Shadberry: A Delightful Local Edible

Thomas H. Parliment
Trail Walker


Shadberry. Photo by Arnab Banerjee.One of the joys of hiking in Harriman State Park is the variety of edible fruits we may find there. Blueberries and wine berries are prevalent in the park and well known, but few people are familiar with the shadberry.

The shadberry (Amelanchier arborea Nutt.) was a very important fruit to the early settlers and the Native Americans. The latter used it dried much as we use raisins and prunes and as an ingredient of pemmican. Pemmican is a mixture of dried meat (usually buffalo or deer) and fruit, corn, and/or nuts. Different fruits were used, but shadberries were preferred. The early colonists used shadberries in puddings, wines, pies, and as dried fruit.

The shadberry grows ubiquitously on the North American continent and is regionally known by many other names, including serviceberry, Juneberry, sugar plum, and grape pear.

The derivation of the common names is interesting. Shadberry or "shadbush" was coined because the species' flowering often coincides with the time of the upriver migration of the shad fish in the Hudson. Serviceberry is thought to refer to the fact that these trees are one of the first to bloom in the spring and the timing of the blooms coincided with burial services postponed until such time as the ground had thawed sufficiently for interment. Juneberry refers to the fact that in northern areas such as our own, these berries mature in June.

The best way to identify shadberry is to look for the trees in April, when they blossom with white, fragile, downy-like flowers (see photo). To enjoy the berries, note the location, then return between late June and early July. Further identifying features include smooth, light ­gray bark with a contrasting darker tiger-striped pattern. The trees are normally less than 12 feet in height, but larger specimens may be over 20 feet high and several feet in circumference.

The fruits are about the size of blueberries and become edible when red, but are best when they attain a purple coloration. The berries hang on individual stems, not in clusters like blueberries. They usually grow heaviest at the top of the plant, which places them out of easy reach.  Picking them is a slow task. Their flavor is unlike that of any other wild or cultivated fruit and is commonly described as a combination of cherry and blueberry.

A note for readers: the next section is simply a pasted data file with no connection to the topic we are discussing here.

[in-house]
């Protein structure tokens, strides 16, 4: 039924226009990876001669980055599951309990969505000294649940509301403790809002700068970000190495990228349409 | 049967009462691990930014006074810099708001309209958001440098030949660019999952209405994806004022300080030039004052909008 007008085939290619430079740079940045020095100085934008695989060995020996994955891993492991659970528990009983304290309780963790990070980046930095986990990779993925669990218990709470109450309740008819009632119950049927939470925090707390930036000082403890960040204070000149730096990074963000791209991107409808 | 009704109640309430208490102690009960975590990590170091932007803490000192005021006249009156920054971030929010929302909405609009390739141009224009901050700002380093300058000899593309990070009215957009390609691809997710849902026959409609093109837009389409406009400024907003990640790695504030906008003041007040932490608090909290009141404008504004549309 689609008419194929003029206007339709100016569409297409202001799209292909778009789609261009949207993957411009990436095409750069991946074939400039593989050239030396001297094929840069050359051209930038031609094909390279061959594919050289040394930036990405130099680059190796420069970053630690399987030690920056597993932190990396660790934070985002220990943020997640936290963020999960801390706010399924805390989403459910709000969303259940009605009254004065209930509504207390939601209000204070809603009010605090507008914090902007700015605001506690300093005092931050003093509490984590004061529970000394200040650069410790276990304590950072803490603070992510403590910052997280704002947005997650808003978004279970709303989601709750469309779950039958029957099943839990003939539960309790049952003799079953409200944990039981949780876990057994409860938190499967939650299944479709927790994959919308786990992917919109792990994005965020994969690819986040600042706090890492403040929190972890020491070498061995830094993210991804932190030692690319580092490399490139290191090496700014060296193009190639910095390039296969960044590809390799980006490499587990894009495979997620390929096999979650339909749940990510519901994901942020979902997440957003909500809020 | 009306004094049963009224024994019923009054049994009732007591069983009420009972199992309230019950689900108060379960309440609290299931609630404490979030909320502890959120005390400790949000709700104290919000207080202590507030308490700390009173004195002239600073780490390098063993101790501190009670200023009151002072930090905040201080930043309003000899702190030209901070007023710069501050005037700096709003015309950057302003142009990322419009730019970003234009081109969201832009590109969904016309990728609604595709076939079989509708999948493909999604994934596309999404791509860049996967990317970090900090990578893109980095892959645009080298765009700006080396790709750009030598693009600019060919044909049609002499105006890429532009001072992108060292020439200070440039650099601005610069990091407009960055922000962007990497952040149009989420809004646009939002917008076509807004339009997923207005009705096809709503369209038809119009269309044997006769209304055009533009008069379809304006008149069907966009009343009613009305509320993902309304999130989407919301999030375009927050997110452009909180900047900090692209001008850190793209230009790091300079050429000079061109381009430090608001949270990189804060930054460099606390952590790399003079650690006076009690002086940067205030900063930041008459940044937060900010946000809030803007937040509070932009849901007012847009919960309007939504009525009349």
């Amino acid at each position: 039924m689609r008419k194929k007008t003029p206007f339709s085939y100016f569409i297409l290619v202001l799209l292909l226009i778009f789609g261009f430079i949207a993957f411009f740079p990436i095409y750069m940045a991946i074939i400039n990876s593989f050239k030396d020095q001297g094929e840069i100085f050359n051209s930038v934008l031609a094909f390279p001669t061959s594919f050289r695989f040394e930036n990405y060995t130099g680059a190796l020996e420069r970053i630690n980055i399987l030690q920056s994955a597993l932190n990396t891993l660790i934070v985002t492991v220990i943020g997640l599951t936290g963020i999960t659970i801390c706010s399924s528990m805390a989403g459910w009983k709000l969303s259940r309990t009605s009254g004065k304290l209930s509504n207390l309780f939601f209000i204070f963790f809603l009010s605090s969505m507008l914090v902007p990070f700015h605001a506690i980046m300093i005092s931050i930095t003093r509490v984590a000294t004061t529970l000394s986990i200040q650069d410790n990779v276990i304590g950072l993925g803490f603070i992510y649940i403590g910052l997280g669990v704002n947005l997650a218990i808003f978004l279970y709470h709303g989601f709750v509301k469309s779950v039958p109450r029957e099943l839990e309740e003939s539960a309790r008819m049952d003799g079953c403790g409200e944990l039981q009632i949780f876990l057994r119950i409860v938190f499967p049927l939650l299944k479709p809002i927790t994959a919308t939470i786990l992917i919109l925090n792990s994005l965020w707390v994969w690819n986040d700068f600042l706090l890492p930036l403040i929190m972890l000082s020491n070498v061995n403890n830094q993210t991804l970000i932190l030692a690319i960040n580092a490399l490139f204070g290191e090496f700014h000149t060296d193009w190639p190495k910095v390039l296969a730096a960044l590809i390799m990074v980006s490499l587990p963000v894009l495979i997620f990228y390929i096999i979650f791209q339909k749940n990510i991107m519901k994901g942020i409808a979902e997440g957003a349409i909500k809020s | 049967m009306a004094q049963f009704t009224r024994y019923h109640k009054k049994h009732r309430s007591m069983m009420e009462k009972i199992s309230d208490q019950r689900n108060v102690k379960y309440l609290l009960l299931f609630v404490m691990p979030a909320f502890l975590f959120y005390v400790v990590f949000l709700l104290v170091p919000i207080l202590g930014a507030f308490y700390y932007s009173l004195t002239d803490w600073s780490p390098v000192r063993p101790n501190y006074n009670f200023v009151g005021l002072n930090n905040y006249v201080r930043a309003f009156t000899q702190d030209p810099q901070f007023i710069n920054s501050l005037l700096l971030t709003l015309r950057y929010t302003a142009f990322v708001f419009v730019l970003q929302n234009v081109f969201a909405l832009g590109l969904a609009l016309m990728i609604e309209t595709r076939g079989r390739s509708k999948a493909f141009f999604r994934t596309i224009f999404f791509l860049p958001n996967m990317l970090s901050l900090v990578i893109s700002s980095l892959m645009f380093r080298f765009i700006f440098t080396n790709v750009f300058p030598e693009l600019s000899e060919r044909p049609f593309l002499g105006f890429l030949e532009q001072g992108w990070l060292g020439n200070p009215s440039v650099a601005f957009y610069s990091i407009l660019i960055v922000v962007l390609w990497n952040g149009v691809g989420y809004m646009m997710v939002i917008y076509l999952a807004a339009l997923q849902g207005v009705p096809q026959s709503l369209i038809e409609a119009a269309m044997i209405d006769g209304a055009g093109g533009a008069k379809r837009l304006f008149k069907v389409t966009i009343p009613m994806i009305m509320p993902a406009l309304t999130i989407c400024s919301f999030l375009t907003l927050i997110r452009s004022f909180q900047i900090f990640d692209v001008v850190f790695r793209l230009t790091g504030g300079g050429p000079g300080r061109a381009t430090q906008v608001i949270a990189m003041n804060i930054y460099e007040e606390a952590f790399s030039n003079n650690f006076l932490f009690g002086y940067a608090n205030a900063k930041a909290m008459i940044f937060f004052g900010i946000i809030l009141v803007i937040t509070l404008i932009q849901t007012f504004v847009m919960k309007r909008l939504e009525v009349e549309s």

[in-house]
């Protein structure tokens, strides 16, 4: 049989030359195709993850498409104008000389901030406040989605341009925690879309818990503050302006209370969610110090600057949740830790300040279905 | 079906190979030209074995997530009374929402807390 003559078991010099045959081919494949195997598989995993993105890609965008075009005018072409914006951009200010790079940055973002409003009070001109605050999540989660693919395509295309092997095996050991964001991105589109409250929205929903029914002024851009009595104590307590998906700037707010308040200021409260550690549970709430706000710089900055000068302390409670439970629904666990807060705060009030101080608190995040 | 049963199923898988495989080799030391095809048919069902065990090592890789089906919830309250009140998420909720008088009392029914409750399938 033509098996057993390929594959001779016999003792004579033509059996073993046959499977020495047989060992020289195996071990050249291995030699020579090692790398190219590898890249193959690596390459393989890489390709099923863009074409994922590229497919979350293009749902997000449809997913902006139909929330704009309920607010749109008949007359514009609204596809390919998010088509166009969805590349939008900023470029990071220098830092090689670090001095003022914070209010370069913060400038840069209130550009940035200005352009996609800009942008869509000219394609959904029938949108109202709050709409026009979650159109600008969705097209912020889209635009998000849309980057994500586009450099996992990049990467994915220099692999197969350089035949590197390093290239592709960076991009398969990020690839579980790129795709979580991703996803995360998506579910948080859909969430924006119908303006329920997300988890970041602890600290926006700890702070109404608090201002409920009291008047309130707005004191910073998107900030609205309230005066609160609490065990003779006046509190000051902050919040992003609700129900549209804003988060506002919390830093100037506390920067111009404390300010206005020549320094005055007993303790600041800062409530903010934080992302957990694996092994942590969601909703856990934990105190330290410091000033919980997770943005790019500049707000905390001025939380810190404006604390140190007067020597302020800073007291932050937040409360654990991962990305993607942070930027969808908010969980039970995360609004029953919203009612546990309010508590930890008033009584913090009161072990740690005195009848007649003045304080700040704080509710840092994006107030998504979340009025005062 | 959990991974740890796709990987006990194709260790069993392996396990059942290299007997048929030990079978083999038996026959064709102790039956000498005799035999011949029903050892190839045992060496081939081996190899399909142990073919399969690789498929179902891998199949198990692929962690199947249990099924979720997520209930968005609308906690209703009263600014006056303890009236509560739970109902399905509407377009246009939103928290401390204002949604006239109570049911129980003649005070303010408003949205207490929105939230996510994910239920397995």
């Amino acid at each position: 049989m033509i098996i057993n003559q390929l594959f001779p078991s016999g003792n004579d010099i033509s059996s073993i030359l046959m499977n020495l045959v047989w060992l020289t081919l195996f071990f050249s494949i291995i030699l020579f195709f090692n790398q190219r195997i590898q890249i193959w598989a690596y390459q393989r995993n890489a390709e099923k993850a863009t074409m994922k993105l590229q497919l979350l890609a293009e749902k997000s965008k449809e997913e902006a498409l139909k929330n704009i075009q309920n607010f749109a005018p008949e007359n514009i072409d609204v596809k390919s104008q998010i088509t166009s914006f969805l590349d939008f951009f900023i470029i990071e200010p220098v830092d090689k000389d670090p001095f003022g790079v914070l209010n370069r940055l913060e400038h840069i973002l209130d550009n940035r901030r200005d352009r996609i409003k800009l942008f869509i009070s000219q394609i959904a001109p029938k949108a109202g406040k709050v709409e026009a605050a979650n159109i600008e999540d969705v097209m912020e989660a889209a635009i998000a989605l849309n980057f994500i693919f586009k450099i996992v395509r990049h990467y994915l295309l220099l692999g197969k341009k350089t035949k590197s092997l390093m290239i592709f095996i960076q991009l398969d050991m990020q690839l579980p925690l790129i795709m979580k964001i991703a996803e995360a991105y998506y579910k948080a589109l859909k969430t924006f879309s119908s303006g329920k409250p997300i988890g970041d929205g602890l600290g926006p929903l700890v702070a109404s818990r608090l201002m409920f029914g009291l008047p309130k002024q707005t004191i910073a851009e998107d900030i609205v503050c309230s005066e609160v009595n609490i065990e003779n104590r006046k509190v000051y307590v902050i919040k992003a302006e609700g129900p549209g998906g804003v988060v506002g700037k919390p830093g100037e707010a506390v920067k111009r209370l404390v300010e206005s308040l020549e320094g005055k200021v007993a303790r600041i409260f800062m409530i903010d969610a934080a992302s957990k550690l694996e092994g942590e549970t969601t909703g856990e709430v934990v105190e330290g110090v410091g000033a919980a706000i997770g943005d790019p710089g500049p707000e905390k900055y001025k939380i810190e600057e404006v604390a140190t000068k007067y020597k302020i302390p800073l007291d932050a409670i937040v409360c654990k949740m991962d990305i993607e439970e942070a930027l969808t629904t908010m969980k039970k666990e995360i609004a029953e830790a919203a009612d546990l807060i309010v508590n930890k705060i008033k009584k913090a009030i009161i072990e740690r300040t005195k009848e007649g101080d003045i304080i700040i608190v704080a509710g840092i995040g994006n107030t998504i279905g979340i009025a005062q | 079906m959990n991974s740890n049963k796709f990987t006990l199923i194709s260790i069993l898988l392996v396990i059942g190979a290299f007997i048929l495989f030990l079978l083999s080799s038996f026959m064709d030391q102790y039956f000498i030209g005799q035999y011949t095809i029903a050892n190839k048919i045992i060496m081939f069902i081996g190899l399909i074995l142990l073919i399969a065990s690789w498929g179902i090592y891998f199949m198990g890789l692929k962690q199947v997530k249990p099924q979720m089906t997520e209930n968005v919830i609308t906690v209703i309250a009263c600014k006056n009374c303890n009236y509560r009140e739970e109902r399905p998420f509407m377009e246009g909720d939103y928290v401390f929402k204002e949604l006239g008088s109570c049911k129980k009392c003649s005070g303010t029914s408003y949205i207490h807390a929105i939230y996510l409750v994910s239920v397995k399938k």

For those of you who have taken some chemistry, a publication on these fruits by this author discusses the aromatic chemicals present in the shadberry and responsible for its unique and desirable flavor. The primary chemical responsible for the aroma is benzaldehyde; other important contributors are phenylacetaldehyde, 2-hexenal and hexanal. (2)

My experience with shadberry trees in Harriman State Park is that they are scattered along the trails on the higher ridges where the soil is relatively thin. Particularly good places to find the trees include the Breakneck Mountain Trail, which runs parallel to and about 0.25-mile south of Breakneck Pond. Last year the berries also grew prolifically along the Dunning Trail near where the “bowling rocks” are located, which is about 1.5 miles southwest from the beginning of the Dunning Trail at the ASB Trail.


1. Smith, A. in Edible and Medicinal Plants of Hudson Valley and Highlands. M.S. Thesis, Columbia Pacific Univ., San Rafael, CA, 1991).

2. Parliment, T. and Smith, A. Volatile Components of Amelanchier arborea Nutt (Shadberry) Fruit.

Trail Conference member Thomas Parliment has a PhD in chemistry and was a research chemist for General Foods and Kraft Foods during his industrial career. He has studied the aroma composition of various foods and is a longtime leader for the Appalachian Mountain Club.